Estimating pasture biomass using sentinel-2 imagery and machine learning
Chen, Y and Guerschman, J and Shendryk, Y and Henry, D and Harrison, MT, Estimating pasture biomass using sentinel-2 imagery and machine learning, Remote Sensing, 13, (4) Article 603. ISSN 2072-4292 (2021) [Refereed Article]
Copyright 2021 Molecular Diversity Preservation International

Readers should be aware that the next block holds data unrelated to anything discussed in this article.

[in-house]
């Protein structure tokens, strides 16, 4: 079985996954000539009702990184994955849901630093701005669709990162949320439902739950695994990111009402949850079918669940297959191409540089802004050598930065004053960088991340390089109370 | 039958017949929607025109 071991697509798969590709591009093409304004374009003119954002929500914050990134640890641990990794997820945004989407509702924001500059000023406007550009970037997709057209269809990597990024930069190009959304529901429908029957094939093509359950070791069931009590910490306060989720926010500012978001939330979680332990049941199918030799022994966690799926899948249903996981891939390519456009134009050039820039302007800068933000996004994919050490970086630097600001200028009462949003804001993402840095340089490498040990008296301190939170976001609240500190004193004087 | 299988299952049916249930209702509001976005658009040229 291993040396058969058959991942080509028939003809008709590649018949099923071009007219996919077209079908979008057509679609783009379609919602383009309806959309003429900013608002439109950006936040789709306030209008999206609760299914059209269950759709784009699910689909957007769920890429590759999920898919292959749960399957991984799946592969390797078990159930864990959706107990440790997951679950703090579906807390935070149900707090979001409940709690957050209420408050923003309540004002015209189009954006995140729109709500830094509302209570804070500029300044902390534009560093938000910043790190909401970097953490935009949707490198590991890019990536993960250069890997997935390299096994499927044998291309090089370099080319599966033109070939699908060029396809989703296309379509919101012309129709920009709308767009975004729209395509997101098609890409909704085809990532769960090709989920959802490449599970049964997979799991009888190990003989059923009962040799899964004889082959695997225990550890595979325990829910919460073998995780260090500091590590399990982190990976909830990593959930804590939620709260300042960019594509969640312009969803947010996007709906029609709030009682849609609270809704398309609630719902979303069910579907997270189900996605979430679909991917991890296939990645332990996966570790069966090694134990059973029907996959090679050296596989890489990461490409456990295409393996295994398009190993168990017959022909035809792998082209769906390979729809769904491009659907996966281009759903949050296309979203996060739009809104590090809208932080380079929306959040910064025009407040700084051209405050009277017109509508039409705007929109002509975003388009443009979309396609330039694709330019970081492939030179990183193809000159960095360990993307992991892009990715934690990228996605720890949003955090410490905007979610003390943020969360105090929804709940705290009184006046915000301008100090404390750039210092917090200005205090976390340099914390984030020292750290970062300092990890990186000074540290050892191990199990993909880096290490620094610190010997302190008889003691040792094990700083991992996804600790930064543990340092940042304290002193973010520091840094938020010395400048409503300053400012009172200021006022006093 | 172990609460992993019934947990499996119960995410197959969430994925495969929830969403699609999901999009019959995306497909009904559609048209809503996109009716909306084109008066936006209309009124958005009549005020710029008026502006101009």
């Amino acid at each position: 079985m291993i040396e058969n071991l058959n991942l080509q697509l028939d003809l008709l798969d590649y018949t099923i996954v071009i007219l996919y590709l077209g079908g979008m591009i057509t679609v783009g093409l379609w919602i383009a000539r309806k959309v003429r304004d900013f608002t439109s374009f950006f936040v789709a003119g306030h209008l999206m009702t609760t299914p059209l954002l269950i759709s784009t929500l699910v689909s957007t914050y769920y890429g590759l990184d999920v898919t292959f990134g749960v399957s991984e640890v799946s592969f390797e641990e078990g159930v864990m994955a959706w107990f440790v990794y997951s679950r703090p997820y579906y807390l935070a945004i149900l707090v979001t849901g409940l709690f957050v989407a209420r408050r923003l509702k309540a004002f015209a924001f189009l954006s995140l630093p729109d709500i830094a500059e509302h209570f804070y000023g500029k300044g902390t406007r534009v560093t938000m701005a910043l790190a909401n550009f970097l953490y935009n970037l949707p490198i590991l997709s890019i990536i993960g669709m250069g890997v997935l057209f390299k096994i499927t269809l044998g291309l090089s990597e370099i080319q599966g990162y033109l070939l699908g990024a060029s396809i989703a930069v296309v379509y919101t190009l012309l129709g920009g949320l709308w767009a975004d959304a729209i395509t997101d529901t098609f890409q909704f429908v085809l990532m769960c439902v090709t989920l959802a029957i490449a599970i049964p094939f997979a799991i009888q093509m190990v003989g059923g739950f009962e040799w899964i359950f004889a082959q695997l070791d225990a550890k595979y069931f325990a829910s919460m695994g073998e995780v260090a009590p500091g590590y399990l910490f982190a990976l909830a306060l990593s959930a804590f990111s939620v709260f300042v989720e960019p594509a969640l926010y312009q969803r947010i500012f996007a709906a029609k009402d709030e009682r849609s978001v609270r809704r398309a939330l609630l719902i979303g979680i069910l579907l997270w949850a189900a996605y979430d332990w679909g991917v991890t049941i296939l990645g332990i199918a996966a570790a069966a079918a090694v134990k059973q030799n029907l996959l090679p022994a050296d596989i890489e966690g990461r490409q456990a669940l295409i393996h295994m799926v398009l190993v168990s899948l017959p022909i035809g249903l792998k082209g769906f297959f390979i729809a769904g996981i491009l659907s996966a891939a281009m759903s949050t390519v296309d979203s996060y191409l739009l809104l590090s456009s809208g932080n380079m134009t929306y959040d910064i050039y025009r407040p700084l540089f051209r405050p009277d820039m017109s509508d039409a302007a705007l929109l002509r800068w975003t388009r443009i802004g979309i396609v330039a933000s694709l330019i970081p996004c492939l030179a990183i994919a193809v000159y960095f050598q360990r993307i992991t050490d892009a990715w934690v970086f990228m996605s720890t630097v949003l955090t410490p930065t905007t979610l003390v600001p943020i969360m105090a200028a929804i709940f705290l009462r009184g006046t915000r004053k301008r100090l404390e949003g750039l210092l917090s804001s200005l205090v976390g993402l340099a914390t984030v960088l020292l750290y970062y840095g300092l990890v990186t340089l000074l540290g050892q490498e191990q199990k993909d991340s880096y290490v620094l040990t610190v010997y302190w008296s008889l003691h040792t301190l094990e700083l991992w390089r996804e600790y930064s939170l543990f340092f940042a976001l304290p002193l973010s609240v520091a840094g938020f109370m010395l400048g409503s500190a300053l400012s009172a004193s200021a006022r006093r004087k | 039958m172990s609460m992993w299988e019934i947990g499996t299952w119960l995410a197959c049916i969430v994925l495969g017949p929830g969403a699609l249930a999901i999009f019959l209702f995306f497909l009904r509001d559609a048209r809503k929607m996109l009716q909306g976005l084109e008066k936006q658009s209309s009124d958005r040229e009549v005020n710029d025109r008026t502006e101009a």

Effective dairy farm management requires the regular estimation and prediction of pasture biomass. This study explored the suitability of high spatio-temporal resolution Sentinel-2 imagery and the applicability of advanced machine learning techniques for estimating aboveground biomass at the paddock level in five dairy farms across northern Tasmania, Australia. A sequential neural network model was developed by integrating Sentinel-2 time-series data, weekly field biomass observations and daily climate variables from 2017 to 2018. Linear least-squares regression was employed for evaluating the results for model calibration and validation. Optimal model performance was realised with an R2 of ≈0.6, a root-mean-square error (RMSE) of ≈356 kg dry matter (DM)/ha and a mean absolute error (MAE) of 262 kg DM/ha. These performance markers indicated the results were within the variability of the pasture biomass measured in the field, and therefore represent a relatively high prediction accuracy. Sensitivity analysis further revealed what impact each farmís in situ measurement, pasture management and grazing practices have on the modelís predictions. The study demonstrated the potential benefits and feasibility of improving biomass estimation in a cheap and rapid manner over traditional field measurement and commonly used remote-sensing methods. The proposed approach will help farmers and policymakers to estimate the amount of pasture present for optimising grazing management and improving decision-making regarding dairy farming.